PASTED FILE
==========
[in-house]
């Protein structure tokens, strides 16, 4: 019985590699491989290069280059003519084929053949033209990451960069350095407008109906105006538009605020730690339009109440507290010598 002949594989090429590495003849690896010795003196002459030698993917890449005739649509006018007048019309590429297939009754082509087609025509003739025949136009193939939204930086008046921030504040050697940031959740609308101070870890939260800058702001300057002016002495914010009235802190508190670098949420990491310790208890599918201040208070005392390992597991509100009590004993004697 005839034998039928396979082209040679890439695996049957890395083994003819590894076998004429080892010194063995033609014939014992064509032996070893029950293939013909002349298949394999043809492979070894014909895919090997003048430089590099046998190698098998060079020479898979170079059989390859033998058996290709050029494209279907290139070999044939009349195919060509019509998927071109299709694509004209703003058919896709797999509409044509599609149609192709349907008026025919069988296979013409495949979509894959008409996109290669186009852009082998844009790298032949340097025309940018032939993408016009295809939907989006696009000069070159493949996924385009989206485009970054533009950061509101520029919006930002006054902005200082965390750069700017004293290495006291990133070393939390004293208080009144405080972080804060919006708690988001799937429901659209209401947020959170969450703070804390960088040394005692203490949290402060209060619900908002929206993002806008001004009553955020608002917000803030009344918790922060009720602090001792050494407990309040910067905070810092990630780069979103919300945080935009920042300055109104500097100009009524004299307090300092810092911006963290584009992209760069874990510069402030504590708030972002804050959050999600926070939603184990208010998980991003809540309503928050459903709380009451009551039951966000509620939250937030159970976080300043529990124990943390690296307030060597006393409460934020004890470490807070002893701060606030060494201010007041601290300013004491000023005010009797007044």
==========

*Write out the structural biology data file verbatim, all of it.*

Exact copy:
[in-house]
């Protein structure tokens, strides 16, 4: 019985590699491989290069280059003519084929053949033209990451960069350095407008109906105006538009605020730690339009109440507290010598 002949594989090429590495003849690896010795003196002459030698993917890449005739649509006018007048019309590429297939009754082509087609025509003739025949136009193939939204930086008046921030504040050697940031959740609308101070870890939260800058702001300057002016002495914010009235802190508190670098949420990491310790208890599918201040208070005392390992597991509100009590004993004697 005839034998039928396979082209040679890439695996049957890395083994003819590894076998004429080892010194063995033609014939014992064509032996070893029950293939013909002349298949394999043809492979070894014909895919090997003048430089590099046998190698098998060079020479898979170079059989390859033998058996290709050029494209279907290139070999044939009349195919060509019509998927071109299709694509004209703003058919896709797999509409044509599609149609192709349907008026025919069988296979013409495949979509894959008409996109290669186009852009082998844009790298032949340097025309940018032939993408016009295809939907989006696009000069070159493949996924385009989206485009970054533009950061509101520029919006930002006054902005200082965390750069700017004293290495006291990133070393939390004293208080009144405080972080804060919006708690988001799937429901659209209401947020959170969450703070804390960088040394005692203490949290402060209060619900908002929206993002806008001004009553955020608002917000803030009344918790922060009720602090001792050494407990309040910067905070810092990630780069979103919300945080935009920042300055109104500097100009009524004299307090300092810092911006963290584009992209760069874990510069402030504590708030972002804050959050999600926070939603184990208010998980991003809540309503928050459903709380009451009551039951966000509620939250937030159970976080300043529990124990943390690296307030060597006393409460934020004890470490807070002893701060606030060494201010007041601290300013004491000023005010009797007044």